Most Influential Filipinos in the Gulf: Consul General Paul Raymund Cortes
Philippine Consulate General – Dubai & Norther Emirates
It isn’t easy being the Philippine Consul-General – and it sure is doubly more difficult when you are assigned to one of the busiest, most demanding OFW epicenters in the world.
Filipinos in the UAE number at close to 1 million, and an estimated 450,000 of them are concentrated in Dubai and the Northern Emirates; the area of responsibility of Philippine Consul-General Paul Raymund Cortes. Of the gravitas of his responsibility, he says, “Dubai’s reputation as a challenging post among us in the Philippine foreign service has been reinforced by several of my colleagues who have been fortunate to have Dubai as a posting. The large community and the volume of work does make others wince and look the other way when it comes to the prospect of being assigned here. Add to that the comparatively bigger personnel complement we have here. Personnel Management becomes a daily learning exercise.”
Administrative duties aside, the Consul General also considers community building as part of his priorities, seeing the need to reinforce the government’s involvement with OFWs in the region. “I would like to be engaged with community affairs and be a part of the Filipinos’ lives in the UAE,” he says. “I also believe that when Filipinos feel good about themselves, when they become more confident of who they are, and what they are able to contribute to the global community, we gain the respect of the international community and other peoples and we are able to instill a deeper sense of pride among ourselves.”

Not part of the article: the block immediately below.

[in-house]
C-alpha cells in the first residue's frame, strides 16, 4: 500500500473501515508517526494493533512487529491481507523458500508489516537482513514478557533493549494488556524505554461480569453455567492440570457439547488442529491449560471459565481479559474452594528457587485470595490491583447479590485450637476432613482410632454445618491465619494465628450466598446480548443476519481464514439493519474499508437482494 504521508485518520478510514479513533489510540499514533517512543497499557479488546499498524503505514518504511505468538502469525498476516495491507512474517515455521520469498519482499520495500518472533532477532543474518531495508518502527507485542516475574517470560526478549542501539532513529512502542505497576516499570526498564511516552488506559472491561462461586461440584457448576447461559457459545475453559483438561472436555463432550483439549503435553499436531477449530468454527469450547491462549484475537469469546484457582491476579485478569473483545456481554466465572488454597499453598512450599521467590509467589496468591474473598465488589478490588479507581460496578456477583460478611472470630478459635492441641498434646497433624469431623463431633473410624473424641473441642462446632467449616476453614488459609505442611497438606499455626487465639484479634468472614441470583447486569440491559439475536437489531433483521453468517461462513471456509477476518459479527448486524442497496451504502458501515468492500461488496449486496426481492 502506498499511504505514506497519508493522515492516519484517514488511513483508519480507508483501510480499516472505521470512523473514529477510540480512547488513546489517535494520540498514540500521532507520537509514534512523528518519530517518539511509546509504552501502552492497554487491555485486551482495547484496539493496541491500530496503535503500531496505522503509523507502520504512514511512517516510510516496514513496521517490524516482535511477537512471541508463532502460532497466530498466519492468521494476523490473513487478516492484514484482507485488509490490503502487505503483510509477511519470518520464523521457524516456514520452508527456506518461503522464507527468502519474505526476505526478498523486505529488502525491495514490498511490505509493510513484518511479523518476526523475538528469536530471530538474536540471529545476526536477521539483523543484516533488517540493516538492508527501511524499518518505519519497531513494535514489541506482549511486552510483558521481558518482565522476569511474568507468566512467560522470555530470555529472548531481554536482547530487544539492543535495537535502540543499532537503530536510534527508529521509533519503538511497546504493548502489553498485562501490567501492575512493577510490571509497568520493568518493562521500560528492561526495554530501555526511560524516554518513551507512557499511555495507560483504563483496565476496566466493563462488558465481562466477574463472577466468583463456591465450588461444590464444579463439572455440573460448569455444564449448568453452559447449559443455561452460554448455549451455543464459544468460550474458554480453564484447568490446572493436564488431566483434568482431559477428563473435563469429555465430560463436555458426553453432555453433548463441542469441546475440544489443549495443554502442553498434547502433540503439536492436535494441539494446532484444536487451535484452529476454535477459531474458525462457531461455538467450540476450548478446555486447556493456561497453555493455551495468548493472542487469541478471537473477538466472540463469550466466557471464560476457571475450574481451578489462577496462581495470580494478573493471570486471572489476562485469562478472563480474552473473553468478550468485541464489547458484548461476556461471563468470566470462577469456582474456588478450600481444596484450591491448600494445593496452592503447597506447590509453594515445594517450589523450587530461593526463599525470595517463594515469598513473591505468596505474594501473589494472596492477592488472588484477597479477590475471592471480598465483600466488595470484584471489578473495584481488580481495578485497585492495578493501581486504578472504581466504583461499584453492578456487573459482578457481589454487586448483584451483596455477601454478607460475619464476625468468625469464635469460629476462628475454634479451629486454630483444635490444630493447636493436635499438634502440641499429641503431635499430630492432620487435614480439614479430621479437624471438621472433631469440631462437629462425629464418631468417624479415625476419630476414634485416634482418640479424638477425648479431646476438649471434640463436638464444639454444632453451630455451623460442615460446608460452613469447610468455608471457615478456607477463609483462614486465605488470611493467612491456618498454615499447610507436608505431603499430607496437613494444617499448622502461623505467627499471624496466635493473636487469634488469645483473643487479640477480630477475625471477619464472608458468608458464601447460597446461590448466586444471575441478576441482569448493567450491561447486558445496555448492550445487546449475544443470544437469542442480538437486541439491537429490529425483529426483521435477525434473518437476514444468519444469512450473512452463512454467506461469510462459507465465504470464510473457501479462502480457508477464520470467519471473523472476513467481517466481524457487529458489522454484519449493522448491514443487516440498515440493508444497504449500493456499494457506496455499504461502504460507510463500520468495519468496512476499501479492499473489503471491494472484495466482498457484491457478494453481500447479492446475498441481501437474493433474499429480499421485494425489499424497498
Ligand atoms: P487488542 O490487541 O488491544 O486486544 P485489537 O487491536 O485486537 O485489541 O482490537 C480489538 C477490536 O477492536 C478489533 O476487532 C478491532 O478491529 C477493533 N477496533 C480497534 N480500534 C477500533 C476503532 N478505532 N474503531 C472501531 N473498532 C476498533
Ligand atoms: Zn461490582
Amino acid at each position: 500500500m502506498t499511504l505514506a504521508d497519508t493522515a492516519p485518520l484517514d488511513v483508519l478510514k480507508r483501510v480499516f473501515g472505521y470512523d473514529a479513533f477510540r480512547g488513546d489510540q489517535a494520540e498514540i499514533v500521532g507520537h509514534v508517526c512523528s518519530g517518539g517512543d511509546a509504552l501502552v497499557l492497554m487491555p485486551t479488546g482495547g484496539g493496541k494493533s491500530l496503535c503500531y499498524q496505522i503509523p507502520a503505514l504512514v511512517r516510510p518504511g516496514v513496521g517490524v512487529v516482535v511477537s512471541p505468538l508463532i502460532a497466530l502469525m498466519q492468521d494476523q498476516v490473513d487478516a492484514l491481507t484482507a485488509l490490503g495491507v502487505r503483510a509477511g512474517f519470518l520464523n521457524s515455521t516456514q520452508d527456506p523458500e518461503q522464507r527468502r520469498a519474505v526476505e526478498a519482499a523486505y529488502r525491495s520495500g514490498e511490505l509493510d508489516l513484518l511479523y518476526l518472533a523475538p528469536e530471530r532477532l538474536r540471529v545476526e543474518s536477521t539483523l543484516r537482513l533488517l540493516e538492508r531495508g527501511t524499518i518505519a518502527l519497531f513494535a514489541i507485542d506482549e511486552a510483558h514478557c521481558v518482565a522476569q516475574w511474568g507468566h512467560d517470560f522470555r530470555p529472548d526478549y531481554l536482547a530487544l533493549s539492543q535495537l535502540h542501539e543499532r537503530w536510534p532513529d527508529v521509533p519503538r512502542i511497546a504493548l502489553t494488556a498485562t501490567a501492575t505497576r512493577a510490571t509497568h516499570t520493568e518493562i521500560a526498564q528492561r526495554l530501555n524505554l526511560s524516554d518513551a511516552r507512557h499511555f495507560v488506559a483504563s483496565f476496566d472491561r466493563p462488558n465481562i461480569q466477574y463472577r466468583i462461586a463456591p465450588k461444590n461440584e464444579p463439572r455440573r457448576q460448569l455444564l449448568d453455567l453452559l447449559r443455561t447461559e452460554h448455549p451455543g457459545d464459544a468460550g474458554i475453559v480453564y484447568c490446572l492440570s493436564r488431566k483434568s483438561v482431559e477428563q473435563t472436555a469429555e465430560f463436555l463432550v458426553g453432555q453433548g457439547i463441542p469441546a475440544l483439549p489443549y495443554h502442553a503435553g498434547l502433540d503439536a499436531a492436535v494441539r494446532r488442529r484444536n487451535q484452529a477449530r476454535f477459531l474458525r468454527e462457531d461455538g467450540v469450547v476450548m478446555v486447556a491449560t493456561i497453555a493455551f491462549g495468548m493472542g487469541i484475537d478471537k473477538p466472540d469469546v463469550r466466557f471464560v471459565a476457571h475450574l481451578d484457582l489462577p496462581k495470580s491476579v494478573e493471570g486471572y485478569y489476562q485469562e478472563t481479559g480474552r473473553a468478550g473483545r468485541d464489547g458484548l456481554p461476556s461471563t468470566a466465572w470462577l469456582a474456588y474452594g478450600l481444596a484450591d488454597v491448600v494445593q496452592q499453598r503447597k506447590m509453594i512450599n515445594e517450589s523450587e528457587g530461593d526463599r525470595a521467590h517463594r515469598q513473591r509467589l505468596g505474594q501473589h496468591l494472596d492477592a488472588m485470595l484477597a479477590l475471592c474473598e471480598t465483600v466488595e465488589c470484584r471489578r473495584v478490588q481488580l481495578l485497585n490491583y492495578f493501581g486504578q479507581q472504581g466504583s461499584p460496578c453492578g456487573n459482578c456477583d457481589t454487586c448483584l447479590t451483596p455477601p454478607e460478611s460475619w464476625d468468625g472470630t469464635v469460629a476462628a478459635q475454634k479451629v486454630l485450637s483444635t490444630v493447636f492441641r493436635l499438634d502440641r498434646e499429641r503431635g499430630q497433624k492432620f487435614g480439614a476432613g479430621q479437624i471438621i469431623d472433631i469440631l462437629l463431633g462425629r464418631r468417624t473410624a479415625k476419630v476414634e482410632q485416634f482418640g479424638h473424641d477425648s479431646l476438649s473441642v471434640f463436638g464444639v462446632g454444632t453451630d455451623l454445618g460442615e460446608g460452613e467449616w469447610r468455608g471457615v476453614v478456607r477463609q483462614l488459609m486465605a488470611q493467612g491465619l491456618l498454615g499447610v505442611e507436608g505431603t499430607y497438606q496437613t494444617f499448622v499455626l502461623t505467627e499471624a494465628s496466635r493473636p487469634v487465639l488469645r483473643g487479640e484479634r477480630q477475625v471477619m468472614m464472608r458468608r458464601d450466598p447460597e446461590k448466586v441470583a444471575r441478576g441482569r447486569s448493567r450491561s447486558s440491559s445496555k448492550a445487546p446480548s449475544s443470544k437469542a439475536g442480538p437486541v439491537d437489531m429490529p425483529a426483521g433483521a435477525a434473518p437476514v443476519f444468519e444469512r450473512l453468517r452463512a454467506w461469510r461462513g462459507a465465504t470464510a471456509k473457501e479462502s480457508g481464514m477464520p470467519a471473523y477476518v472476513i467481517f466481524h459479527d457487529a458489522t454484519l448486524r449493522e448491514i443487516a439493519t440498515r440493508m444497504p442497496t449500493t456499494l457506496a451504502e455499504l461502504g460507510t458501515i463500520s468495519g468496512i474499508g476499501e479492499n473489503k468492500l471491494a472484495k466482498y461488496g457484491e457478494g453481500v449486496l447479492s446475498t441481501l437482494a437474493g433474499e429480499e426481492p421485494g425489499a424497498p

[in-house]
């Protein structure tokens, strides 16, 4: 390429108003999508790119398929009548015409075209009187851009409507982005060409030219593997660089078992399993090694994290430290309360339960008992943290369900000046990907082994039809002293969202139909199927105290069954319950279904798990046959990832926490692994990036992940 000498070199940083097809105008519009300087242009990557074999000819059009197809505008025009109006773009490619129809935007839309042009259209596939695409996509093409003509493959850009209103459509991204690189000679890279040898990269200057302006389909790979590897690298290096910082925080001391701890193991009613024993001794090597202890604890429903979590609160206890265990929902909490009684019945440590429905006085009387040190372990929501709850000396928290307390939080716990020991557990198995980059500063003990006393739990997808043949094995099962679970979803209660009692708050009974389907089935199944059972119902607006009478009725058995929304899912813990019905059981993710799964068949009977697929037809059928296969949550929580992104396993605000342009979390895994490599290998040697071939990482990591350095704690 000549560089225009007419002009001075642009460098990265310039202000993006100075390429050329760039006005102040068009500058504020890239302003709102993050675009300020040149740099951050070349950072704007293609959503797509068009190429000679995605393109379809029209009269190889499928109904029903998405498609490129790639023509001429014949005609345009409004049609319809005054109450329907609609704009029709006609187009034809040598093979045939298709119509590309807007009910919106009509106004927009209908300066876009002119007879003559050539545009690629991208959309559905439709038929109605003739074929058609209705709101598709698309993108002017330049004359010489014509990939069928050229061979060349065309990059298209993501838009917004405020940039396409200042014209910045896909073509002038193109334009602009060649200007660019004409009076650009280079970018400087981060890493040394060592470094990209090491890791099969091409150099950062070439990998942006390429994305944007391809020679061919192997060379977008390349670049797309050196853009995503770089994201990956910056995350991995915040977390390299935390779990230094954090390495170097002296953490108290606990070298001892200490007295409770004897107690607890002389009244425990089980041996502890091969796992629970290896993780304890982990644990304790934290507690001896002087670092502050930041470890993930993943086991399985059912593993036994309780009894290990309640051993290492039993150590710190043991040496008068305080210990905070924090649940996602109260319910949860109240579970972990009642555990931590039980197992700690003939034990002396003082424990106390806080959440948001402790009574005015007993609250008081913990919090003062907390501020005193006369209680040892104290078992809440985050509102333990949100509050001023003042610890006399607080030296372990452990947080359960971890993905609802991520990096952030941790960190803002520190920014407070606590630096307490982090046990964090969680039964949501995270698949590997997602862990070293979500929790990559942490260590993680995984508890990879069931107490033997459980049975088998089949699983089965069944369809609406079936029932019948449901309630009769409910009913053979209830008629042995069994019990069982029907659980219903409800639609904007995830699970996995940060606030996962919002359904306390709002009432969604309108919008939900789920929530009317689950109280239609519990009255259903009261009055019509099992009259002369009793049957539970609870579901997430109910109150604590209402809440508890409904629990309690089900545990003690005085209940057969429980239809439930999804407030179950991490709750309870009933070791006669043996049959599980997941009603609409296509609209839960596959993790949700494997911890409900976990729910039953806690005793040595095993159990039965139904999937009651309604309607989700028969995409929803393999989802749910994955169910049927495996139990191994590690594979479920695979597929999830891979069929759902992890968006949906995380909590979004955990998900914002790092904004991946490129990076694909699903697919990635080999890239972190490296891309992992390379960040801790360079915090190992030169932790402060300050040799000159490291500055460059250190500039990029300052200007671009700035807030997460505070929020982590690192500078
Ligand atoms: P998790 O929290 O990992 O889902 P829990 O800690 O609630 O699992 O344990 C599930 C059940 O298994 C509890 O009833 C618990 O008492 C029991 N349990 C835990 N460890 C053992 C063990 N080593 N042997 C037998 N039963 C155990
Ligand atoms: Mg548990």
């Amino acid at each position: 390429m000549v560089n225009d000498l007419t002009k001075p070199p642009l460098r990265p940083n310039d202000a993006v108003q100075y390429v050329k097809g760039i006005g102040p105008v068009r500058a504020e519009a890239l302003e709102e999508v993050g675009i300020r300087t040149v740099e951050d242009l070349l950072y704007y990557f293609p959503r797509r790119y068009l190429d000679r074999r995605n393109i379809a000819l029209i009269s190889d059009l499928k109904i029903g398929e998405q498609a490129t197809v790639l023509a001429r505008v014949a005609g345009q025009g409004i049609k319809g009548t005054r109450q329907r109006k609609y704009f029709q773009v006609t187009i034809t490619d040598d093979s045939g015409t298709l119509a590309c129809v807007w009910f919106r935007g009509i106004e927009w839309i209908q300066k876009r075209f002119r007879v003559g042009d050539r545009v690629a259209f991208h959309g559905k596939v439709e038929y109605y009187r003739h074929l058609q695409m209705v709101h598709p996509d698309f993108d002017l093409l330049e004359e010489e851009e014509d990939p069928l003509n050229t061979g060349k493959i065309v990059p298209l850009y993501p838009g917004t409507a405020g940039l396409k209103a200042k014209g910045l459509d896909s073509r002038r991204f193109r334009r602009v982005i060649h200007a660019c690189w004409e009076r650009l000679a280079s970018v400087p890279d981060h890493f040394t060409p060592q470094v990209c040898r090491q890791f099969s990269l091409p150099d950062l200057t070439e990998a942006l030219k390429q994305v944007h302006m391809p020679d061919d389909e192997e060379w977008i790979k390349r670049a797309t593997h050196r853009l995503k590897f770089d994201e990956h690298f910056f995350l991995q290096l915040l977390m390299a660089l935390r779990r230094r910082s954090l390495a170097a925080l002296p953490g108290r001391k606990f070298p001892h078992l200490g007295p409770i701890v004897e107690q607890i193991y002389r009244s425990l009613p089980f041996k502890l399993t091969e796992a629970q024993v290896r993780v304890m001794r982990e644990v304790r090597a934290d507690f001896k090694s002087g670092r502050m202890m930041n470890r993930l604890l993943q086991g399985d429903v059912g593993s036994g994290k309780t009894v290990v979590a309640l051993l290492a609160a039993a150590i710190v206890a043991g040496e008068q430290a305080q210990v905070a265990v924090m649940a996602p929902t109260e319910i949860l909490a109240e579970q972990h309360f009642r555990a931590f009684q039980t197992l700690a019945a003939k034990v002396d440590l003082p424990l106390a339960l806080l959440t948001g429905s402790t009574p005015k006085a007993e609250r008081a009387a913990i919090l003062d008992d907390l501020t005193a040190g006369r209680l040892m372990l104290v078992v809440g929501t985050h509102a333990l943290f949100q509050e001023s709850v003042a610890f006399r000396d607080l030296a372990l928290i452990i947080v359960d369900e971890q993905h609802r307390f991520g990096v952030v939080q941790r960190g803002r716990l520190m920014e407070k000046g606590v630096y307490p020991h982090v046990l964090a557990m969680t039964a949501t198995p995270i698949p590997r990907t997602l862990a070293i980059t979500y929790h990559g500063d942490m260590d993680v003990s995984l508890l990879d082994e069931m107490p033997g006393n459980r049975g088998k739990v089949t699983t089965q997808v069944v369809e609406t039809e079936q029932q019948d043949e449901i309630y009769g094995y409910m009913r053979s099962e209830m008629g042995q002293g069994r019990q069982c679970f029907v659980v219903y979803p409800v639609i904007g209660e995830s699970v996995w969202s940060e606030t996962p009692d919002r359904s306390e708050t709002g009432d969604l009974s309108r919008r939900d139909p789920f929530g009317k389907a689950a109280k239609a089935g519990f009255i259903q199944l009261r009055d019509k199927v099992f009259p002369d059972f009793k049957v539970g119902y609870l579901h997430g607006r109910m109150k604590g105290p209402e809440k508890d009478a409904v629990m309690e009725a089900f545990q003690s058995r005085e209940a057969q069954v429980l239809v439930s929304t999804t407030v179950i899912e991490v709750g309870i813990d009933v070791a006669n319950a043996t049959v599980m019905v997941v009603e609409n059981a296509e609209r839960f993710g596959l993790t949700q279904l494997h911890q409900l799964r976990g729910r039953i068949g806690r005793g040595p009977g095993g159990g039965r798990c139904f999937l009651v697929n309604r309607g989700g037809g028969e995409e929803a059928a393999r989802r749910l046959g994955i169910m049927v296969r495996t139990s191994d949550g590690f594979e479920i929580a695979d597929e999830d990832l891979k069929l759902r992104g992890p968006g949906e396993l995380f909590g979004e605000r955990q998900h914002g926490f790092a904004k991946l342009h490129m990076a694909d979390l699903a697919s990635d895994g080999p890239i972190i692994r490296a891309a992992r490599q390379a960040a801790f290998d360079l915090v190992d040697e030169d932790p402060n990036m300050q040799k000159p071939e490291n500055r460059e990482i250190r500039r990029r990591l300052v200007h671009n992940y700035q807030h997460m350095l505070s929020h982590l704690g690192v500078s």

Filipinos are sometimes notorious for being clannish and working in silos, moved by the tendency of “kanya-kanya”or “tayo-tayo lang.” Philippine Consul General Paul Raymund Cortes emphasizes on the need to bring the many OFW community groups in the UAE together under the banner of advancing national interest. He says, “Many Filipinos tend to perceive their interests as only within the confines of their most immediate concentric circle beyond their sphere of influence – their family, their immediate neighborhood, their small community, and at most their region. We’ve been told by many political analysts and many sociologists that perhaps what is still to be nurtured is our capability of thinking as a country, as a united people, defined by over 100 languages and dialects. That we will think of Philippine interests in terms of a nation should be forthcoming and something I eagerly look forward to.”